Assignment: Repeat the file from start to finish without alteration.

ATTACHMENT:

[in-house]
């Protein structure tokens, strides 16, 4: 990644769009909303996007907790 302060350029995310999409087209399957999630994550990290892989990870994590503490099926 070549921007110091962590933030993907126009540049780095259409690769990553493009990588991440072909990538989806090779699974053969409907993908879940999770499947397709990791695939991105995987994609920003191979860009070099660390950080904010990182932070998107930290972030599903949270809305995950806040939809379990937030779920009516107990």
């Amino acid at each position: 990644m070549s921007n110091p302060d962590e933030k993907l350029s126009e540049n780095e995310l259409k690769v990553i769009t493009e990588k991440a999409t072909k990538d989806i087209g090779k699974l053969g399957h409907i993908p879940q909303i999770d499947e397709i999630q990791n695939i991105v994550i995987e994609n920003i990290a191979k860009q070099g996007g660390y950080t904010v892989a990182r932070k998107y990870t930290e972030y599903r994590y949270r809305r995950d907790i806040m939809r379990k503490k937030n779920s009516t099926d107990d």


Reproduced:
[in-house]
């Protein structure tokens, strides 16, 4: 990644769009909303996007907790 302060350029995310999409087209399957999630994550990290892989990870994590503490099926 070549921007110091962590933030993907126009540049780095259409690769990553493009990588991440072909990538989806090779699974053969409907993908879940999770499947397709990791695939991105995987994609920003191979860009070099660390950080904010990182932070998107930290972030599903949270809305995950806040939809379990937030779920009516107990």
């Amino acid at each position: 990644m070549s921007n110091p302060d962590e933030k993907l350029s126009e540049n780095e995310l259409k690769v990553i769009t493009e990588k991440a999409t072909k990538d989806i087209g090779k699974l053969g399957h409907i993908p879940q909303i999770d499947e397709i999630q990791n695939i991105v994550i995987e994609n920003i990290a191979k860009q070099g996007g660390y950080t904010v892989a990182r932070k998107y990870t930290e972030y599903r994590y949270r809305r995950d907790i806040m939809r379990k503490k937030n779920s009516t099926d107990d």